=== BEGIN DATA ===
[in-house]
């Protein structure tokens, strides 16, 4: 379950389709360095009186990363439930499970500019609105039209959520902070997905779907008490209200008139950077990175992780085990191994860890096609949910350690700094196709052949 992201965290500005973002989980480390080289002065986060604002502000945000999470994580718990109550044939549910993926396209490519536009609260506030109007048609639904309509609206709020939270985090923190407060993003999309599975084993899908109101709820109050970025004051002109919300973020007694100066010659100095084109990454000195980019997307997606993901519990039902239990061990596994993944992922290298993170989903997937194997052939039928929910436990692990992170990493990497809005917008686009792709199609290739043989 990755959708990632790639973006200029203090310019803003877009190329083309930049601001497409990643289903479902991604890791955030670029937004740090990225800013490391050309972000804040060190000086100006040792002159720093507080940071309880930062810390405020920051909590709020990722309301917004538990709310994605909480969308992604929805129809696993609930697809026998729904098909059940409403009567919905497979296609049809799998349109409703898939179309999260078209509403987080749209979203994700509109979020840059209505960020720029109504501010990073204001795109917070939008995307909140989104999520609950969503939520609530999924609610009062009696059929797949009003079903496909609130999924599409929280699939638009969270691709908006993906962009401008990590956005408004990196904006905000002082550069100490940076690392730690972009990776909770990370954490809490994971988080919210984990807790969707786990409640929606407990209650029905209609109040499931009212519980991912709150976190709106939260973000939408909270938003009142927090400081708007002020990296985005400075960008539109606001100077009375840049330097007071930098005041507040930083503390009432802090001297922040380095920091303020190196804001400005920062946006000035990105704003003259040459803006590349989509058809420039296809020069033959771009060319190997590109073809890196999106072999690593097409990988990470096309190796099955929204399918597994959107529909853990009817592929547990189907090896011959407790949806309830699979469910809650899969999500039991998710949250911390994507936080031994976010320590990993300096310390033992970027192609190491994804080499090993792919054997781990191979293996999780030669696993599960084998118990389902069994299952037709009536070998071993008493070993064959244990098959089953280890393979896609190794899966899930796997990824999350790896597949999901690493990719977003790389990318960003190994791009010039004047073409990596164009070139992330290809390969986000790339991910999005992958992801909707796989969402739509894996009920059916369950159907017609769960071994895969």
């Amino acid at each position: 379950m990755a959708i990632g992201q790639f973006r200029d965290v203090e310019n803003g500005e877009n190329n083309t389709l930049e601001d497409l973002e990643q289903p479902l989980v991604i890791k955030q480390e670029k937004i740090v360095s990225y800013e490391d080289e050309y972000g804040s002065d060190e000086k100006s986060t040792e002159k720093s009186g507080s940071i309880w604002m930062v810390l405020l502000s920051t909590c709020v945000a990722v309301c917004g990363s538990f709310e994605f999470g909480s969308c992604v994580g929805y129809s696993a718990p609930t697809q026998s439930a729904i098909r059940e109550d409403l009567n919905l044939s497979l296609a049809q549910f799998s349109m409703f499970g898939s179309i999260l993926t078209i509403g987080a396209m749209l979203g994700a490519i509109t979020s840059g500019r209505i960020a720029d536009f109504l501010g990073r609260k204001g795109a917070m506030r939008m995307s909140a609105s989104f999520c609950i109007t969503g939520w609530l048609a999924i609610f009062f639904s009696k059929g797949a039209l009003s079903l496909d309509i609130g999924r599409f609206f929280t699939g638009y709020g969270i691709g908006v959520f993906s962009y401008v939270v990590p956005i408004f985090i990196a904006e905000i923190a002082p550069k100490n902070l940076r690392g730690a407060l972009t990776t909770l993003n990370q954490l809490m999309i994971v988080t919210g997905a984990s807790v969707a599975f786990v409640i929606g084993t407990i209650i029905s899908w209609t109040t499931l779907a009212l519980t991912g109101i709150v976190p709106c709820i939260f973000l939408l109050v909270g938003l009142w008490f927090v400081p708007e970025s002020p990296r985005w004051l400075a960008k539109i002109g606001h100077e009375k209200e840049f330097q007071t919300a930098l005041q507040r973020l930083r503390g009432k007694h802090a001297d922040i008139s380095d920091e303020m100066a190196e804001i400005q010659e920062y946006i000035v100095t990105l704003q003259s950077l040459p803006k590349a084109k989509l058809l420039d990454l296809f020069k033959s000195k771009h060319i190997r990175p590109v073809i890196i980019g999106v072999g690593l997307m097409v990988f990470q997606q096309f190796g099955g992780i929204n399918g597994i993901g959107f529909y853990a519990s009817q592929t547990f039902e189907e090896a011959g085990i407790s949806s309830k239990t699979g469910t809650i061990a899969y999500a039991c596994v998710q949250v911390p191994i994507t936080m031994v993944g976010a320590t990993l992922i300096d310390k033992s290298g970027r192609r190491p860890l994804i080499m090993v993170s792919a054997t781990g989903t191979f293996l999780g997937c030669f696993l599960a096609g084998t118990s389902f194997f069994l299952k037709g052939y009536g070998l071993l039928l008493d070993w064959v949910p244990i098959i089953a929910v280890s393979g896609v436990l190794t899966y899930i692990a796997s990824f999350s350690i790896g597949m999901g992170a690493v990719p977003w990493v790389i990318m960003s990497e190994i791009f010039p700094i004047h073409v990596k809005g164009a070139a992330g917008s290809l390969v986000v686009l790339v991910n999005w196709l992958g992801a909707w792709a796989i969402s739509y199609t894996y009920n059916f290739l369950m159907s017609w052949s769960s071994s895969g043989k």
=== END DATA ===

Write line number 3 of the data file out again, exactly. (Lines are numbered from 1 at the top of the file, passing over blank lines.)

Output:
């Amino acid at each position: 379950m990755a959708i990632g992201q790639f973006r200029d965290v203090e310019n803003g500005e877009n190329n083309t389709l930049e601001d497409l973002e990643q289903p479902l989980v991604i890791k955030q480390e670029k937004i740090v360095s990225y800013e490391d080289e050309y972000g804040s002065d060190e000086k100006s986060t040792e002159k720093s009186g507080s940071i309880w604002m930062v810390l405020l502000s920051t909590c709020v945000a990722v309301c917004g990363s538990f709310e994605f999470g909480s969308c992604v994580g929805y129809s696993a718990p609930t697809q026998s439930a729904i098909r059940e109550d409403l009567n919905l044939s497979l296609a049809q549910f799998s349109m409703f499970g898939s179309i999260l993926t078209i509403g987080a396209m749209l979203g994700a490519i509109t979020s840059g500019r209505i960020a720029d536009f109504l501010g990073r609260k204001g795109a917070m506030r939008m995307s909140a609105s989104f999520c609950i109007t969503g939520w609530l048609a999924i609610f009062f639904s009696k059929g797949a039209l009003s079903l496909d309509i609130g999924r599409f609206f929280t699939g638009y709020g969270i691709g908006v959520f993906s962009y401008v939270v990590p956005i408004f985090i990196a904006e905000i923190a002082p550069k100490n902070l940076r690392g730690a407060l972009t990776t909770l993003n990370q954490l809490m999309i994971v988080t919210g997905a984990s807790v969707a599975f786990v409640i929606g084993t407990i209650i029905s899908w209609t109040t499931l779907a009212l519980t991912g109101i709150v976190p709106c709820i939260f973000l939408l109050v909270g938003l009142w008490f927090v400081p708007e970025s002020p990296r985005w004051l400075a960008k539109i002109g606001h100077e009375k209200e840049f330097q007071t919300a930098l005041q507040r973020l930083r503390g009432k007694h802090a001297d922040i008139s380095d920091e303020m100066a190196e804001i400005q010659e920062y946006i000035v100095t990105l704003q003259s950077l040459p803006k590349a084109k989509l058809l420039d990454l296809f020069k033959s000195k771009h060319i190997r990175p590109v073809i890196i980019g999106v072999g690593l997307m097409v990988f990470q997606q096309f190796g099955g992780i929204n399918g597994i993901g959107f529909y853990a519990s009817q592929t547990f039902e189907e090896a011959g085990i407790s949806s309830k239990t699979g469910t809650i061990a899969y999500a039991c596994v998710q949250v911390p191994i994507t936080m031994v993944g976010a320590t990993l992922i300096d310390k033992s290298g970027r192609r190491p860890l994804i080499m090993v993170s792919a054997t781990g989903t191979f293996l999780g997937c030669f696993l599960a096609g084998t118990s389902f194997f069994l299952k037709g052939y009536g070998l071993l039928l008493d070993w064959v949910p244990i098959i089953a929910v280890s393979g896609v436990l190794t899966y899930i692990a796997s990824f999350s350690i790896g597949m999901g992170a690493v990719p977003w990493v790389i990318m960003s990497e190994i791009f010039p700094i004047h073409v990596k809005g164009a070139a992330g917008s290809l390969v986000v686009l790339v991910n999005w196709l992958g992801a909707w792709a796989i969402s739509y199609t894996y009920n059916f290739l369950m159907s017609w052949s769960s071994s895969g043989k």